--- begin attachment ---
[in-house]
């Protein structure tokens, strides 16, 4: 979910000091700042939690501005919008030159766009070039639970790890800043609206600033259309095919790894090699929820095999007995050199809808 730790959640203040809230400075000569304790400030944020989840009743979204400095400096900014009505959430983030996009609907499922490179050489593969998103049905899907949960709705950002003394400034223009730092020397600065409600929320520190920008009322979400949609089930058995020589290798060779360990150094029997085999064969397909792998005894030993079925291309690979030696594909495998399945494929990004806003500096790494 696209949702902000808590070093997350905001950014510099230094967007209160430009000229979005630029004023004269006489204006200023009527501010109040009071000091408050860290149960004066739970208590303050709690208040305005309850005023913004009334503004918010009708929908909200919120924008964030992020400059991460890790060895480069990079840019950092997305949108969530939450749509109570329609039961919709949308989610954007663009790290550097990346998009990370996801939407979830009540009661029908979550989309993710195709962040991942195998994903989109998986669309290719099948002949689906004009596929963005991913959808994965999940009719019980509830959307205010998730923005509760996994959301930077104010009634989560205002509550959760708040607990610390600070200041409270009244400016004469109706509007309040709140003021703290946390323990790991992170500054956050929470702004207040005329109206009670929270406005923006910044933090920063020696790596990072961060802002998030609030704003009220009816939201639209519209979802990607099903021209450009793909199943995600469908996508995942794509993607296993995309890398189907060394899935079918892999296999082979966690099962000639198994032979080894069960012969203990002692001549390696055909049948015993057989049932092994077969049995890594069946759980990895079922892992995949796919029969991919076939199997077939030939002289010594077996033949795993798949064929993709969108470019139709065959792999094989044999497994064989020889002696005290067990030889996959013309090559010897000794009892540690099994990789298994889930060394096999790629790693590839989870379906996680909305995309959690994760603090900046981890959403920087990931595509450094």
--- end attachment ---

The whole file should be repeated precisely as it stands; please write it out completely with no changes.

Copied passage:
[in-house]
């Protein structure tokens, strides 16, 4: 979910000091700042939690501005919008030159766009070039639970790890800043609206600033259309095919790894090699929820095999007995050199809808 730790959640203040809230400075000569304790400030944020989840009743979204400095400096900014009505959430983030996009609907499922490179050489593969998103049905899907949960709705950002003394400034223009730092020397600065409600929320520190920008009322979400949609089930058995020589290798060779360990150094029997085999064969397909792998005894030993079925291309690979030696594909495998399945494929990004806003500096790494 696209949702902000808590070093997350905001950014510099230094967007209160430009000229979005630029004023004269006489204006200023009527501010109040009071000091408050860290149960004066739970208590303050709690208040305005309850005023913004009334503004918010009708929908909200919120924008964030992020400059991460890790060895480069990079840019950092997305949108969530939450749509109570329609039961919709949308989610954007663009790290550097990346998009990370996801939407979830009540009661029908979550989309993710195709962040991942195998994903989109998986669309290719099948002949689906004009596929963005991913959808994965999940009719019980509830959307205010998730923005509760996994959301930077104010009634989560205002509550959760708040607990610390600070200041409270009244400016004469109706509007309040709140003021703290946390323990790991992170500054956050929470702004207040005329109206009670929270406005923006910044933090920063020696790596990072961060802002998030609030704003009220009816939201639209519209979802990607099903021209450009793909199943995600469908996508995942794509993607296993995309890398189907060394899935079918892999296999082979966690099962000639198994032979080894069960012969203990002692001549390696055909049948015993057989049932092994077969049995890594069946759980990895079922892992995949796919029969991919076939199997077939030939002289010594077996033949795993798949064929993709969108470019139709065959792999094989044999497994064989020889002696005290067990030889996959013309090559010897000794009892540690099994990789298994889930060394096999790629790693590839989870379906996680909305995309959690994760603090900046981890959403920087990931595509450094």